$eventh cents! Merchants want new tax to keep avenue clean

for The Brooklyn Paper
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Seventh Avenue business owners are moving ahead with a plan to levy a new tax to clean up Park Slope’s main shopping strip after city officials failed to properly do the job.

Dozens of business owners will set up a Business Improvement District board this week — the first step in creating such a district to impose a tax on building owners to supplement declining city services such as trash pick-ups and, possibly, security.

After the board is formed, half of all building owners along a yet-to-be determined geographical stretch between Flatbush and Prospect avenues must agree to a tax levy of roughly $300 per storefront per year.

Those who object can fill out a city form and file it with the city clerk, but few business owners in Park Slope are expected to do so.

“There’s a lot to gain from the pooling of resources and the amount of money it generates,” said Mitch Szpicek of the Park Slope Chamber of Commerce, which will meet to form the BID board.

The push comes five months after elected officials chose not to renew a contract with a non-profit that hires homeless men to collect street trash. Critics say that the existence of such a program revealed the dirty secret of city services: their quality is declining.

Indeed, city trash collection has not proven to be frequent enough to keep the restaurant- and retail-lined street clean — and trashcans have been overflowing.

Since business improvement districts became legal in the early 1980s, more than five dozen BIDs have been created in middle- to upper-middle-class neighborhoods all over the city. They generate $100 million in supplemental taxes — money that is not subject to the same public review as other taxes.

Generally, such funds provide marketing, street improvements such as lighting and extra sanitation efforts.

Once a BID is formed, owners of all the 350 storefronts along Seventh Avenue in Park Slope would need to pay the tax — a rule that was controversial in Fort Greene, where some merchants claim they don’t get enough bang for their buck.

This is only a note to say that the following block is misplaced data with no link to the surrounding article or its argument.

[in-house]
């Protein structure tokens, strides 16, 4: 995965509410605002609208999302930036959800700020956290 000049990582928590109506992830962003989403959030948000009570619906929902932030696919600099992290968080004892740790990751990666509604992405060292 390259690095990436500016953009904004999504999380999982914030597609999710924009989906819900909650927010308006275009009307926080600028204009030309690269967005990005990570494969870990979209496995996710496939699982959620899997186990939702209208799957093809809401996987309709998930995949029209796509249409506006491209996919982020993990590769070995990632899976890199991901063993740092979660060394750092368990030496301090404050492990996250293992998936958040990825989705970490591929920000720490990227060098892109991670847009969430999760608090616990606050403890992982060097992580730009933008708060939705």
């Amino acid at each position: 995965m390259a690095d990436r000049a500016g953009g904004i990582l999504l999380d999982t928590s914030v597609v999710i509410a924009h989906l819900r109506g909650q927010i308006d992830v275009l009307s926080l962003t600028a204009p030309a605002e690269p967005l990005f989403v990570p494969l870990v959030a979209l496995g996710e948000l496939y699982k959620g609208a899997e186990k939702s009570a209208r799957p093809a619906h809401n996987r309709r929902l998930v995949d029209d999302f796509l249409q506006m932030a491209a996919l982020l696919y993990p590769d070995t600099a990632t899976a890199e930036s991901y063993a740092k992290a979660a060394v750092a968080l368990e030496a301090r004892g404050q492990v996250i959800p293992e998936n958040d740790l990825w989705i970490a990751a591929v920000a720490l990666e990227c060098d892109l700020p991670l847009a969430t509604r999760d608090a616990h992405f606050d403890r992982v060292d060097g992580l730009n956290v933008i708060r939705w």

A business improvement district along Park Slope’s Fifth Avenue was less controversial.

Jason Daniels, president of the Park Slope Chamber of Commerce, did not return calls seeking comment on Monday — but former president Szpicek noted landlords have plenty to gain from a cleaner and more vibrant neighborhood.

“It just makes sense,” he said.

The Seventh Avenue BID proposal was floated in 2010. Park Slope already has a Chamber of Commerce and a Civic Council, both of which survive on contributions from the neighborhood.

Reach reporter Natalie O'Neill at or by calling her at (718) 260-4505.
Posted 12:08 am, November 15, 2011
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Reasonable discourse

Not Goish from Prospect Heights says:
Finally, some common sense. The 5th Avenue BID seems to work well to this casual observer. The streets are clean.
10 years overdue, but the merchants on 7th Avenue are finally getting their act together.
Nov. 15, 2011, 8:06 am
ChickenUnderwear from Park Slope says:
This should come out of the pockets of the Property Owners. The rents are high enough.
Nov. 15, 2011, 10:57 am
ty from pps says:
I still don't get why the Dept of Sanitation isn't searching household garbage bags and levying fines. I mean, they scatter fines for not shoveling like it's fairy dust, but can't seem to figure out how to keep mounds of garbage from forming on the street corners!

Ticket the buildings.

So, basically... what is happening here is that the building owners aren't providing proper receptacles and/or enforcing the trash and recycling. So they have decided to form a "BID" so they can charge their commercial tenants a "tax" so they can get someone else to do what they should have been doing all along? Uggh.
Nov. 15, 2011, 11:01 am
tee from sunset says:
After decades of having BIDs people (including elected officials & newspaper reporters) still don't know what a BID is. The funding for a BID will come from the property owners, who in turn will pass it along (in most cases) to the shopkeepers.
The creation of the BID will depend on a vote by the property owners, not the shopkeepers.
It will take 2 years or more for the 7th avenue bid to be created. i formed the 5th avenue park slope bid and the sunset park 5th avenue bid...both were extremely controversial, as will be the 7th avenue.
Nov. 15, 2011, 11:28 am
ty from pps says:
tee -- and that was my exact point. The *owners* get to say, "Yippee, this is a great idea! I have an excuse to charge my commercial tenants something extra for things I should have been doing all along! What a great idea!"

I'm not saying the BID won't be great for business and the residents of the neighborhood... just saying that the owners of the buildings (i.e., the apartments above the shops) are lazy, greedy, etc. Why is the garbage piling up on the street? (see photo) Why does that have *anything* to do with the sanitation department? Buildings with proper trash and recycling facilities have absolutely no problems like this. Instead the solution is to "pool resources" by charging the commercial tenants to pay for a band-aid. Ya know, instead of simply making the building owners do what they're supposed to.